Unfortunately, outside scattered islands of excellence, American medicine is becoming an increasingly corporate affair, where assembly-line care is practiced and clinical acumen and judgment are giving way to routine and chaotic use of technology. In such an environment, patient benefit and professional ethics often take a back seat to financial profits. Our nonsystem of healthcare is desperately sick, and your article describes one of its many symptoms.
We can initiate the recovery of our healthcare system by banning the practice of physician self-referral and enacting policies that restore medicine as a service, not a business.
Sherif Emil, MD
Energy priorities must change
Re "The Geo Metro as dream machine," Column One, Sept. 9
So some people are driving 30-year-old cars that get much better gas mileage than today's automobiles. Such vehicles, because of their scarcity, are unavailable to most of us. What to do then?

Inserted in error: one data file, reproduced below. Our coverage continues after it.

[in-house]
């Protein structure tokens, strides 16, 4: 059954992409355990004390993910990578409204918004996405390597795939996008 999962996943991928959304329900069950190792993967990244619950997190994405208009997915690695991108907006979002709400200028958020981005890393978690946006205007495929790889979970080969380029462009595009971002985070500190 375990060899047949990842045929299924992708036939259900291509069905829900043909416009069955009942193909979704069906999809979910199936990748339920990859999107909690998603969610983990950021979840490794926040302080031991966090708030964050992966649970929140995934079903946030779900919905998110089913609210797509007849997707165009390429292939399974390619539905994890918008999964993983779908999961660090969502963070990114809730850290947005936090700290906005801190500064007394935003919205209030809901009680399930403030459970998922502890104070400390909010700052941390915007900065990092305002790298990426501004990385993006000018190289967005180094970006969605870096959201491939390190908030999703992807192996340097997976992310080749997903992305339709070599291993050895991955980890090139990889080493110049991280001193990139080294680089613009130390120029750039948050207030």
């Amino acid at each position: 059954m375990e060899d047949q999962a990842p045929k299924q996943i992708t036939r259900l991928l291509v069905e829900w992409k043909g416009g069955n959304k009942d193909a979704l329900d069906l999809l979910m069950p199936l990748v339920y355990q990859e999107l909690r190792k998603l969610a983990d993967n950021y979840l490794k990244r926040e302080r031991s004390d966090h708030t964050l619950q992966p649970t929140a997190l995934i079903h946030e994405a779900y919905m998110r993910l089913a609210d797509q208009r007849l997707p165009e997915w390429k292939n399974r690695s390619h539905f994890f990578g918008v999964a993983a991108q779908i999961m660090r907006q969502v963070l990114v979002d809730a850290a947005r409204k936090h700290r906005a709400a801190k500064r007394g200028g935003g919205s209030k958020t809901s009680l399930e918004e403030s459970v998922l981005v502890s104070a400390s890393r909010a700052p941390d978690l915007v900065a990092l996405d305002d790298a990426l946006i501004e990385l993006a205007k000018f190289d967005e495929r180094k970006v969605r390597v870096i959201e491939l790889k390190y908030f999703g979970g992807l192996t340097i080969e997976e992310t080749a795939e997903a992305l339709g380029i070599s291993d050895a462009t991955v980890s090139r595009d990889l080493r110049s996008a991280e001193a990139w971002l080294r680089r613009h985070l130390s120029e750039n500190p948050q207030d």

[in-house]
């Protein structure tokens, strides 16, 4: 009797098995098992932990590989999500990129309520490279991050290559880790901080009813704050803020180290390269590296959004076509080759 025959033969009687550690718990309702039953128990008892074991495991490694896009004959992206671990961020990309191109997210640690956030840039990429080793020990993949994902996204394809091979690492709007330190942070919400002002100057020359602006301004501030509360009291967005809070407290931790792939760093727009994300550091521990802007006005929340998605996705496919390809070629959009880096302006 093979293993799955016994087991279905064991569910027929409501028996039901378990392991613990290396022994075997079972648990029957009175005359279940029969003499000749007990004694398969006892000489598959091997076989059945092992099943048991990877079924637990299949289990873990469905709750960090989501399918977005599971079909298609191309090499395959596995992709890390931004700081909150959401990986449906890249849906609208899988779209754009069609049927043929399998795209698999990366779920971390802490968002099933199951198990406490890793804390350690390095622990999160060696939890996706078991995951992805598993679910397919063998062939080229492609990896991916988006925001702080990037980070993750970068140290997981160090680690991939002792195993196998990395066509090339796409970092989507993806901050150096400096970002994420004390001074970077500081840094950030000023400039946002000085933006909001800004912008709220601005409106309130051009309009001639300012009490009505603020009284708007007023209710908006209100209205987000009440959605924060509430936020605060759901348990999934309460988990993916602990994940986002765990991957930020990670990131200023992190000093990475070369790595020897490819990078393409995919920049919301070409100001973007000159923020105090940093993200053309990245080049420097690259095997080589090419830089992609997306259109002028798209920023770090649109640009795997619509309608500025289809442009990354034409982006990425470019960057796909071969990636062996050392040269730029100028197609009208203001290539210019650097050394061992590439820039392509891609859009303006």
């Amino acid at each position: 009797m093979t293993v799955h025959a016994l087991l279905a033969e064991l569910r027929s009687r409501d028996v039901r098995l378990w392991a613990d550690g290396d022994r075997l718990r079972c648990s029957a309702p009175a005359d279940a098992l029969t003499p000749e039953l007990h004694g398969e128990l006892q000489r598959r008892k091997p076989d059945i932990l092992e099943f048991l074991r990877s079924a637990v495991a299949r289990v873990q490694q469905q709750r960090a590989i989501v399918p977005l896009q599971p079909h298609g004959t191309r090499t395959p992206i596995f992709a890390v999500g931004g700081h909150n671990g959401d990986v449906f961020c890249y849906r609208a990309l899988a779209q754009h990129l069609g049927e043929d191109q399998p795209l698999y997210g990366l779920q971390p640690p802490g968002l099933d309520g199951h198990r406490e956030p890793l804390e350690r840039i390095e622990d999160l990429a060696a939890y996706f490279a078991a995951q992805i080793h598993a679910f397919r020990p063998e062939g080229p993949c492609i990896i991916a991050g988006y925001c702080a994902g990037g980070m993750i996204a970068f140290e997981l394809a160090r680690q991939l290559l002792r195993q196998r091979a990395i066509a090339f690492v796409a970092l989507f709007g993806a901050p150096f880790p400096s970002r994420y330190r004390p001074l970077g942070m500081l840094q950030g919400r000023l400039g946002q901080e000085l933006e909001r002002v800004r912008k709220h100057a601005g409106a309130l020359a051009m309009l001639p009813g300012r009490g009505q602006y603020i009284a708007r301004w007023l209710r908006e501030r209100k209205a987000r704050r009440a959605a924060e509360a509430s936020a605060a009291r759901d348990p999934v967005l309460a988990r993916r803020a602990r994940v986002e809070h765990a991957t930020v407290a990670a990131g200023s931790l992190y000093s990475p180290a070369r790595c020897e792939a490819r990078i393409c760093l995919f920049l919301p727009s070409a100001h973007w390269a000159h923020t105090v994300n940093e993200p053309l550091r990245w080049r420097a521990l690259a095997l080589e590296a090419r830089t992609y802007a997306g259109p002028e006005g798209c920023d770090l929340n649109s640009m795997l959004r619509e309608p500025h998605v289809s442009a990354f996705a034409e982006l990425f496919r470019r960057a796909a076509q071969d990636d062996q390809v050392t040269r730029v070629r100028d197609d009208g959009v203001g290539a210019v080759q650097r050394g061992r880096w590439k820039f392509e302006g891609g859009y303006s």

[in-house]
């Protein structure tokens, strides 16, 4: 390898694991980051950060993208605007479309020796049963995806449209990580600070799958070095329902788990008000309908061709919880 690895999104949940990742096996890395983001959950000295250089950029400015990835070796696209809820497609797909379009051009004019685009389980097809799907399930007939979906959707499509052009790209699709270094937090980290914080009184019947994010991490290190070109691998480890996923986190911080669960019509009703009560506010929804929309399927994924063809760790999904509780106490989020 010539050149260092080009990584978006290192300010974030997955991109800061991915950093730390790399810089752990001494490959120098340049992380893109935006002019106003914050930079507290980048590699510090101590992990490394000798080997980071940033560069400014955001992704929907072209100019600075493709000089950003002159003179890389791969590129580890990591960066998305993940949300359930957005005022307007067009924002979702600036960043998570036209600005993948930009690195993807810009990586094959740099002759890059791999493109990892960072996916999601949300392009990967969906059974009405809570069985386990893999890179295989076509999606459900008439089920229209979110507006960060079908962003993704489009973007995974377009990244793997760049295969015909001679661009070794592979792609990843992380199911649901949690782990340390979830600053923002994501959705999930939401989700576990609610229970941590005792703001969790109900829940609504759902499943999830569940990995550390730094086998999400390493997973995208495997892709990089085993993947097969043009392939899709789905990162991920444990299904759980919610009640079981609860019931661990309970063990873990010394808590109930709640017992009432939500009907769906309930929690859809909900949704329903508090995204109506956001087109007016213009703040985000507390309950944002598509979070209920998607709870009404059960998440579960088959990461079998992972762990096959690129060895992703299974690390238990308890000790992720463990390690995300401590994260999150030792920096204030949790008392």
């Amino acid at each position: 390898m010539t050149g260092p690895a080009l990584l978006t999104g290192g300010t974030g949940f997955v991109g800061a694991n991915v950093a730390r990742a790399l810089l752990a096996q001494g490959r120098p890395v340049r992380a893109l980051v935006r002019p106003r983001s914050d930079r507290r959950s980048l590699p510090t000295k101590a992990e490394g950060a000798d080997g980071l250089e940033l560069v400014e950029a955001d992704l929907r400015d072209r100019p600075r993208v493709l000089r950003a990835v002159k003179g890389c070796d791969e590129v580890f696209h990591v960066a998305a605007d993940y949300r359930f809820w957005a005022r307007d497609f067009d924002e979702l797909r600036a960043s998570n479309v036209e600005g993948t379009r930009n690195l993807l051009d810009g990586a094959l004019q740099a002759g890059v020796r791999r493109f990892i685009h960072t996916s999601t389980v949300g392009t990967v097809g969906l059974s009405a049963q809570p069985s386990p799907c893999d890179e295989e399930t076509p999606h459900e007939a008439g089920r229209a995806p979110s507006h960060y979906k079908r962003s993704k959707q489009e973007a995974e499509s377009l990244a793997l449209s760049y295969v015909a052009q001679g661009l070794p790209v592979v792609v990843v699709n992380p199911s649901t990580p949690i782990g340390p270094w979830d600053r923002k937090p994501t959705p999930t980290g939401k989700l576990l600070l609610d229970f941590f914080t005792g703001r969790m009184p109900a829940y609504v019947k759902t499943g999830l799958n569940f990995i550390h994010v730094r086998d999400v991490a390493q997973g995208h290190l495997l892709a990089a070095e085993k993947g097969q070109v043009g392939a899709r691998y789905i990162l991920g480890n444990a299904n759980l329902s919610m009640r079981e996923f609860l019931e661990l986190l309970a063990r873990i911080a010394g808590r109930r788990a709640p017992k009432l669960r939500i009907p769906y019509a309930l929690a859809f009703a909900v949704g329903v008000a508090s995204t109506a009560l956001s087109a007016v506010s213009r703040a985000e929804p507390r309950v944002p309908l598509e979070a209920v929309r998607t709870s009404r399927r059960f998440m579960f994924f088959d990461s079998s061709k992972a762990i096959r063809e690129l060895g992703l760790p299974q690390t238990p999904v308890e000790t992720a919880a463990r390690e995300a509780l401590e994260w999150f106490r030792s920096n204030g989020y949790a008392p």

Many of us are in the position of owning a gas guzzler that, despite eliciting an ouch on every fill-up, is still too young to be scrapped. Should we sell it, buy a hybrid and get a warm feeling for helping save the planet?
It sounds good at first, but what about the person who buys our big car? He or she will continue, presumably, to drive it, and use as much fuel, or perhaps more, than we did.
Far better to find a good mechanic and keep our big car running as long as possible, thereby helping the local economy, and to change driving habits so we accomplish multiple errands on one trip. We will still say ouch, but less frequently.